Take Takeda Pharmaceutical, for instance. Their recent buying spree includes:
- $13.7 billion for Swiss drug maker Nycomed
- $800 million in cash for Philly-based URL Pharma Inc.
- $248 million to gobble up Brazilian company Multilab Industria e Comercio de Productos Farmaceuticos Ltda.
- And $60 million paid in a lump sum up front to purchase Montana based LigoCyte Pharmaceuticals
Or Daikin Industries, which agreed to fork over $3.7 billion for U.S. HVAC maker Goodman Global, Inc. in August. Daikin lacks the technology needed to compete globally in markets like the U.S. that is dominated by air duct systems. This acquisition gives Daikin the ability to funnel the newly-purchased product line though a dealer network that's 90-plus countries strong.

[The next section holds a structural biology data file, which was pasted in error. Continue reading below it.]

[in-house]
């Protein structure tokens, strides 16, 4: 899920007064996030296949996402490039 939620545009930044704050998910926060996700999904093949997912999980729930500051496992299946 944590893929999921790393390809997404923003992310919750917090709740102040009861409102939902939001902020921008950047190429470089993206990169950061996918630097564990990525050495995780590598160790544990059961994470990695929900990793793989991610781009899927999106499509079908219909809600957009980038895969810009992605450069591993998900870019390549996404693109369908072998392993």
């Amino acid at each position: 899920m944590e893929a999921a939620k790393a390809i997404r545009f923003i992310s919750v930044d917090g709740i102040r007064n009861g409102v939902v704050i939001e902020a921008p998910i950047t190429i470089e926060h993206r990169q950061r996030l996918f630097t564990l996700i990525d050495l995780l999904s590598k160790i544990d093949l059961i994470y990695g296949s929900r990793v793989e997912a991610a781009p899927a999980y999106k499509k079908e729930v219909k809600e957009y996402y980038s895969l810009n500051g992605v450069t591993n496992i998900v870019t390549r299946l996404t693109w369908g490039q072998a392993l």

On Monday Softbank, a leading Japanese mobile carrier, announced that it will purchase a 70% interest in Sprint Nextel in a transaction that is the single-most expensive yet this year at $20 billion.
Mitsubishi UFJ Lease and Finance Co, LTD is purchasing Jackson Square Aviation for $1.3 billion and change. According to S&P Capital IQ, that's the largest acquisition of a U.S. financial services provider this year and second only to that of Tokio Marine & Nichido Fire Insurance Co. Ltd's purchase of Delphi Financial Group last year for $2.7 billion.
And the list goes on, getting bigger and more valuable by the day.
According to S&P Capital IQ, the average purchase this year falls into a range that defies belief at 20-25 times trailing 12 month earnings before interest, taxes, depreciation, and amortization -- or EBITDA for short.